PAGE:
Stella Gibbons, The Swiss Summer (1951), A Pink Front Door (1959), The Weather at Tregulla (1962), The Snow-Woman (1969)
Sometimes all I ask from a book is to transport me to someplace different so I can meet and live with another set of people for a while. If the scenery of that place is attractive, so much the better, but mostly it’s about the people, slipping into their hopes and fears and dreams, letting go of my own convoluted problems for a while.
Stella Gibbons seems to be a master at this type of book. Best known for her popular parody of the “loam and lovechild” school of fiction, Cold Comfort Farm, she later wrote a number of other novels of quite a different flavor, several of which are now available from Dean Street Press. On the DSP site, Elizabeth Goudge is quoted as saying “Stella Gibbons sees people as they really are but she observes them so lovingly as well as acutely that one loves them too.” This is a fine assessment, I think, and links Gibbons’s work with Goudge’s own, as well as with another writer I love, Jane Gardam — all sharp yet un-jaded observers of human nature.
This means that Gibbons accomplishes the remarkable feat of keeping me engaged with her characters even when they are not particularly likeable or relatable. I’m not sure how she performs this magic, but it kept me reading through four of her novels with a constant rueful smile on my face, and saving the last (The Woods in Winter) for a time when I need extra cheering up.
Here’s a summary of my whirlwind Gibbons tour. In The Swiss Summer, Lucy, a middle-aged English matron finds herself accepting a surprise invitation to spend the summer at a Swiss chalet — a dream for her since she loved the country on her honeymoon visit years ago. She finds that things are not all clean and aboveboard in the mountains, and as a variety of guests (some unauthorized by the chalet’s invalid owner) converge on the Alpine meadows, becomes a bemused observer of a very human comedy. By summer’s end, things have evolved in a somewhat surprising, but entirely fitting way.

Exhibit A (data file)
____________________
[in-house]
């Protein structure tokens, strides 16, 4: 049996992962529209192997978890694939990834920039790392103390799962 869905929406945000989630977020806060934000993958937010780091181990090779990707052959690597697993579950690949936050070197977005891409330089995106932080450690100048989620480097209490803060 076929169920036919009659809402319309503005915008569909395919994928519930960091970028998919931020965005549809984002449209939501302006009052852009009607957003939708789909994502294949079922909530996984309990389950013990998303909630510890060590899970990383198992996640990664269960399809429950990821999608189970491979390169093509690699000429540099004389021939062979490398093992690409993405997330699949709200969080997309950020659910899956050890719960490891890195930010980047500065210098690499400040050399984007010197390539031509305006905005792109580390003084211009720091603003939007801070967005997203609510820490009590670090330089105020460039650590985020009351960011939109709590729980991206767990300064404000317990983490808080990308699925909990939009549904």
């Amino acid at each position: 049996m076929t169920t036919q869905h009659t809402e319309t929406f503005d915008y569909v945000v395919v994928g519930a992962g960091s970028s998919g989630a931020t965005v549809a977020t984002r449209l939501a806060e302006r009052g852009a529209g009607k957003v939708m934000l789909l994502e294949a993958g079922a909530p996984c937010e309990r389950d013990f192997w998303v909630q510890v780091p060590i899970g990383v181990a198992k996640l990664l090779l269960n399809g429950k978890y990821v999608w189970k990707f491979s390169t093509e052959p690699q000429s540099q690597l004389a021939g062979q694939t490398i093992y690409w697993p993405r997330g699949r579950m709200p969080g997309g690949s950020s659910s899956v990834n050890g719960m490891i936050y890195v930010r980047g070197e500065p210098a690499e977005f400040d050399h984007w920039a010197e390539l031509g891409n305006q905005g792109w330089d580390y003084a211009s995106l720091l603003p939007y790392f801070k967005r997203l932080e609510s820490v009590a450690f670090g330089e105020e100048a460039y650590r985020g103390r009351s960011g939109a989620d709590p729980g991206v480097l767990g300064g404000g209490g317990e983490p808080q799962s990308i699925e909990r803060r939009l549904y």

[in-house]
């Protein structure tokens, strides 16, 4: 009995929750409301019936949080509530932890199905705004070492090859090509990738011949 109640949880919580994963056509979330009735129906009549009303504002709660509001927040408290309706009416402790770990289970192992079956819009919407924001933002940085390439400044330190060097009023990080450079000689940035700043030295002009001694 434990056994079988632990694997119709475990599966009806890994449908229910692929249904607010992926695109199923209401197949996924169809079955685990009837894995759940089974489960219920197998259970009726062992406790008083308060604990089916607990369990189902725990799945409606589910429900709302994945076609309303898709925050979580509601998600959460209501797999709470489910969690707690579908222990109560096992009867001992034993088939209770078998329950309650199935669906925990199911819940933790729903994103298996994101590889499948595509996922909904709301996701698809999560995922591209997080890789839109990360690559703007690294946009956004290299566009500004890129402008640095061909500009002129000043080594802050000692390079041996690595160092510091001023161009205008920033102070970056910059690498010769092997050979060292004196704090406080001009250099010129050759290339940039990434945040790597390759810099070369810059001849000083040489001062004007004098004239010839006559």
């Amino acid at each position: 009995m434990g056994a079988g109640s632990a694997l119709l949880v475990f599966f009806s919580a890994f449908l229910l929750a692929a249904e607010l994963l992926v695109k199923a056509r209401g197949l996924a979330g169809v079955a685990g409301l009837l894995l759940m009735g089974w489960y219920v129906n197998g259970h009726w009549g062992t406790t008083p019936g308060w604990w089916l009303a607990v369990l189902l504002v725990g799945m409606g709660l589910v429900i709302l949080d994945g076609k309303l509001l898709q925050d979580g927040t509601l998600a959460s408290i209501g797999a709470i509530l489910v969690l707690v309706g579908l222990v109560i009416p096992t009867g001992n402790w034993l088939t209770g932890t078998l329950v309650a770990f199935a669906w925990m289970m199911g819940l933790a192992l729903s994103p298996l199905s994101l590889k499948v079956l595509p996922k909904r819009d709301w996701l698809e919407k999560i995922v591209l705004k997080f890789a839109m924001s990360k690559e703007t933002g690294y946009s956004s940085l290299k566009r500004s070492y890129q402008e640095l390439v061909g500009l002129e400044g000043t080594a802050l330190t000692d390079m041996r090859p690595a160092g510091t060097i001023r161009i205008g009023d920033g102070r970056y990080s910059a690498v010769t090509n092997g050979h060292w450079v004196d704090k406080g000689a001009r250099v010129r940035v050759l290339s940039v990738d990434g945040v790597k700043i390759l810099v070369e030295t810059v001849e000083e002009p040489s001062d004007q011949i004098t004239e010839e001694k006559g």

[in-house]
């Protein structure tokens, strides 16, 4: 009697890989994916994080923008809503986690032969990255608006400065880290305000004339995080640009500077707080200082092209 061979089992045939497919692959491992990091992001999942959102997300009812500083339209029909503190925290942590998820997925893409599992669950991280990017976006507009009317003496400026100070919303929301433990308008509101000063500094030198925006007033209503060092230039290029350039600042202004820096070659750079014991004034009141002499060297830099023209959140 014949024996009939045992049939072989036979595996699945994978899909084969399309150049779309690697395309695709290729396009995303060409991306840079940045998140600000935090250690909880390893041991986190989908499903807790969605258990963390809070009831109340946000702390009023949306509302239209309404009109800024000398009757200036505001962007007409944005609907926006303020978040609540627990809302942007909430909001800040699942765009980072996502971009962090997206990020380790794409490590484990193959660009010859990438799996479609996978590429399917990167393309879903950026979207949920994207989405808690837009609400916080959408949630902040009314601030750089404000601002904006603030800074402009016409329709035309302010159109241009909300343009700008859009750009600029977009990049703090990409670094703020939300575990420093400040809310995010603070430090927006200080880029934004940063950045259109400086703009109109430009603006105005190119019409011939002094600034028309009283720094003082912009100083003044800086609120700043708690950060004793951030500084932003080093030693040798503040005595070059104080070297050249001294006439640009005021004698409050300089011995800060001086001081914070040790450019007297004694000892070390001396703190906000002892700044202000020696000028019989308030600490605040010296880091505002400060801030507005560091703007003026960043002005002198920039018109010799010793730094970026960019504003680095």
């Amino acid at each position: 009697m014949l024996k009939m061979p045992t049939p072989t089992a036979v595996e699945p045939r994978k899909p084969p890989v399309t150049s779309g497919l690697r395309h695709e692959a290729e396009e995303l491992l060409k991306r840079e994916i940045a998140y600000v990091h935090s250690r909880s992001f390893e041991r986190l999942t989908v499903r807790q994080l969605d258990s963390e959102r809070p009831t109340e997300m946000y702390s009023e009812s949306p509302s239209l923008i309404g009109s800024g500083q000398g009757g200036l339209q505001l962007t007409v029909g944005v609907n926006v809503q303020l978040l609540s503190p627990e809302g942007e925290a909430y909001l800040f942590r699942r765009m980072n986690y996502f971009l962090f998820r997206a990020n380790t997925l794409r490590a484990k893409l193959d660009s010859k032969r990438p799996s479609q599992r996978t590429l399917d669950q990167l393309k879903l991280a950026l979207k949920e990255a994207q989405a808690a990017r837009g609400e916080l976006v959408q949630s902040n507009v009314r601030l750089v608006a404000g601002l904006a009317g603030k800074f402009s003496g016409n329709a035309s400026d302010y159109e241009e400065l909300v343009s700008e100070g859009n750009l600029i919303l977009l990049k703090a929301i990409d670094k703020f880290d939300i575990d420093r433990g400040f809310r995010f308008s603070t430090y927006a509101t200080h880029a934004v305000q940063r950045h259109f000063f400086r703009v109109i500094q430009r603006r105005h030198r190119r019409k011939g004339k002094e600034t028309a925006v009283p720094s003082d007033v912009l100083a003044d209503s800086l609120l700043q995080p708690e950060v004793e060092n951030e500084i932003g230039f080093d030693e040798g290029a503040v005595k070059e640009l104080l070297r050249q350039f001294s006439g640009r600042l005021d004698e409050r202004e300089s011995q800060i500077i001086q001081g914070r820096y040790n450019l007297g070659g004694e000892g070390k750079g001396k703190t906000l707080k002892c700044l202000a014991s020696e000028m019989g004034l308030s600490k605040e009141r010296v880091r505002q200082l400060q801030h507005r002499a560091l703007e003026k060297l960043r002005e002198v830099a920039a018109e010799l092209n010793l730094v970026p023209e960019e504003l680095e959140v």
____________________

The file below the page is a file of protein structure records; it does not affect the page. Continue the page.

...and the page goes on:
A Pink Front Door centers around Daisy, a young wife and mother who seems to not have enough to do and must busy herself with helping friends and neighbors, not all of whom deserve it or are grateful. Thus we meet, again, a varied cast of characters with all kinds of quirks and idiosyncracies, more opportunity to show Gibbons’ skill at individual characterization. Daisy’s husband suffers in silence behind the door of their charming but expensive Hampstead home, until one day, he doesn’t. And so the story takes another turn …
The Weather at Tregulla concerns 19-year-old Una, who is longing to get away from her father’s failing violet farm in Cornwall to a dramatic life in London. While stuck in that atmospheric location, she falls for the deceptive charms of a visiting artist and his charming sister who is concealing aspirations of her own. Once more, events turn out a bit differently at the end than you might have expected.
The Snow-Woman was my favorite of the four, probably because it has by far the most lovable protagonist. Now in her 70s, Maude has never gotten over the deaths of her brothers in the war years ago, and never permitted herself to become close to another human being. Things change when a baby is born on her antique sofa (horrors!), she takes a trip to France and revisits old haunts and meets old friends, and returns home to some new discoveries including that love can come back to life after all. Funny, heartwarming, and poignant in the best way.
Character and setting are the strength of these four, so if you fancy a visit to Switzerland, Hampstead, Cornwall or France in the company of some entertainingly flawed individuals, do take a look. For me, it was just the break I needed.
Review copies gratefully received from the publisher, Dean Street Press. No other compensation was received, and all opinions expressed are my own.